Two factors primarily account for relatively low amounts of retirement savings by low- and middle-class Americans. The first is that most employer-sponsored retirement savings plans—typically 401(k) plans or individual retirement accounts (IRAs—require employees to opt in, rather than opt out, and far too many never make that first step. The second is that tax incentives for saving are relatively weak at the low- and middle-class tax brackets.
A series of coordinated policy, tax, and regulatory measures would help to set working Americans on a sustainable path toward fiscal stability in retirement. Proposals include making 401(k) or IRA participation the default, instituting automatic escalation over time, guaranteeing account investment diversification and rollover flexibility, and shifting the government’s savings incentive from a tax-based one, which benefits higher-earning households, to a government matching one.
Many middle- and low-income Americans retire without having accumulated sufficient savings to enjoy a comfortable retirement. Low retirement saving is not primarily due to a lack of eligibility for tax-favored retirement accounts, but rather to a lack of take-up. The low take-up, in turn, can be explained primarily by inertia and incentives. People do not enroll in a 401(k) or an individual retirement account (IRA) because such plans typically require specific actions to join and present a confusing array of investment and contribution choices. Under current rules, not making a decision usually means not enrolling. Furthermore, the financial incentive to enroll in an IRA or 401(k) plan is often weak or nonexistent because the value of contributing money, and thus excluding it from taxation, depends on a taxpayer’s tax bracket — and the majority of households face a 15 percent or lower marginal tax rate.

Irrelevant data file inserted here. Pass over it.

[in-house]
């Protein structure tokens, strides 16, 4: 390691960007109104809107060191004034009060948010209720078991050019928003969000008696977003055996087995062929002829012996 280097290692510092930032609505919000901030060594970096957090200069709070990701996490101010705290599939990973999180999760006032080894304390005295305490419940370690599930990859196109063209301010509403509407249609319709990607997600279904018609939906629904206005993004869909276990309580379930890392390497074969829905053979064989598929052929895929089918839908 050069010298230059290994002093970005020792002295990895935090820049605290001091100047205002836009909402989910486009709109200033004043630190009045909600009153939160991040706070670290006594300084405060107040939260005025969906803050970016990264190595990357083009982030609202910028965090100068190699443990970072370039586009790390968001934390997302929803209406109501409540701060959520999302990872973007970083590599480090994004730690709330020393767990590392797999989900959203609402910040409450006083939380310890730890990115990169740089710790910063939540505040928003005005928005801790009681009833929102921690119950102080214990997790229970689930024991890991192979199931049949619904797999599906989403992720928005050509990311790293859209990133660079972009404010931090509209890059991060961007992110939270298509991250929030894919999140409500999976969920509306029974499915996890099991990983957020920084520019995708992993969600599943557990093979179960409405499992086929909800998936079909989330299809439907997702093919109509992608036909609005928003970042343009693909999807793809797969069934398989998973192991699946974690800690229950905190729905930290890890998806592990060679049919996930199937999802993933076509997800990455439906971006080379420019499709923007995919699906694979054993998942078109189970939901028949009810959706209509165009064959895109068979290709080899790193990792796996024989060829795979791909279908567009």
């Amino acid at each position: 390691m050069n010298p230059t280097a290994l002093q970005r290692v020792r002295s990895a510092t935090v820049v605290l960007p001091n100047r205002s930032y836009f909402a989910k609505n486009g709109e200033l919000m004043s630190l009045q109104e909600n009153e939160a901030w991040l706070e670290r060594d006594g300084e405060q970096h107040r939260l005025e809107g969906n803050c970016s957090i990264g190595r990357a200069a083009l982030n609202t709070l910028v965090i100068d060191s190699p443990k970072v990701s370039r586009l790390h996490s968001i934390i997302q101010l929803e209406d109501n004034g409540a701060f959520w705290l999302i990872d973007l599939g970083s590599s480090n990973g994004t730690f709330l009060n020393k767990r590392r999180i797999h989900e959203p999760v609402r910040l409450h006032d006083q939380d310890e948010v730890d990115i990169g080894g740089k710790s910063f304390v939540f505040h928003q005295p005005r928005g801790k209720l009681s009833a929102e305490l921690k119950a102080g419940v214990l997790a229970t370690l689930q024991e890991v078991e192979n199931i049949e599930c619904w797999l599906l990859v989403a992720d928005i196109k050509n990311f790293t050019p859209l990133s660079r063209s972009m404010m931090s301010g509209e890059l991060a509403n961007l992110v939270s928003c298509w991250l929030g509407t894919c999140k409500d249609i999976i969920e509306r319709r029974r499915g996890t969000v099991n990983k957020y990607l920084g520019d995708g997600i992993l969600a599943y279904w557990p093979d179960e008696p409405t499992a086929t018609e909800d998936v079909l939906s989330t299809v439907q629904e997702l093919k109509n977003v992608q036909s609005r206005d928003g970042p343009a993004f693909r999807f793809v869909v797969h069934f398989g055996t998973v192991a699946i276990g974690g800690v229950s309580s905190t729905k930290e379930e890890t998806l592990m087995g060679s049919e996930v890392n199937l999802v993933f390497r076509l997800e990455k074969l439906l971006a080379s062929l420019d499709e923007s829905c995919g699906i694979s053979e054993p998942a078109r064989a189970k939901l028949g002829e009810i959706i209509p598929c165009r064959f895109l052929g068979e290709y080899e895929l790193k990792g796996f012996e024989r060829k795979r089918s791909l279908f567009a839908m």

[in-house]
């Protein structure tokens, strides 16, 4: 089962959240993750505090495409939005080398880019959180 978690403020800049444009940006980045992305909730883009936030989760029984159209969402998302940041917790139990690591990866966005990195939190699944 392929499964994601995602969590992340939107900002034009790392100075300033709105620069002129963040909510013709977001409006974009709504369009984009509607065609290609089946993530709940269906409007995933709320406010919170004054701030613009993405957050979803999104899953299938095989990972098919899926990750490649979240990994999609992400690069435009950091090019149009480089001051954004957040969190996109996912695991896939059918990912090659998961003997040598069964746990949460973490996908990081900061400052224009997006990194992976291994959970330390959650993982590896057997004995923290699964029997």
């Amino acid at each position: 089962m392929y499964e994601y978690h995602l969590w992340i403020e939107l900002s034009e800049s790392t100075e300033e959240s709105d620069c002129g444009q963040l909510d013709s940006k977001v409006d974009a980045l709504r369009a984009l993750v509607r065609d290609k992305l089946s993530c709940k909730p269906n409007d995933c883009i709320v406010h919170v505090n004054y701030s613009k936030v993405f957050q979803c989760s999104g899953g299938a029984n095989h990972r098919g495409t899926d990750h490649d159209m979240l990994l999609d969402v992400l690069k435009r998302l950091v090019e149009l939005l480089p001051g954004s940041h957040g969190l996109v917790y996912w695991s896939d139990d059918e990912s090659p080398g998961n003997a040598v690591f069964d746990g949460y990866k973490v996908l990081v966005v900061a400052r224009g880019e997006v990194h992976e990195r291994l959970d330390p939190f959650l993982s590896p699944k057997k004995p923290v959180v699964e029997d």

We offer proposals to address both impediments to saving. First, we would require every firm (with possible exceptions for the smallest businesses) to enroll its new workers automatically in at least one plan: a traditional defined benefit plan, a 401(k), or an IRA. Businesses also would be required to set various features of the plans in a “pro-saving” manner, although workers always would have the option to override those “pro-saving” defaults. Second, our proposal would replace current tax deductions for contributions to tax-preferred retirement accounts with a new program providing universal matching contributions from the government for household deposits to 401(k)s and IRAs. Unlike the current system under which low-income households enjoy much weaker immediate incentives to contribute than high-income households, all households making a qualified contribution to a 401(k) or IRA would receive the same 30 percent match from the government. We also propose other changes to the retirement system to promote lifetime annuities.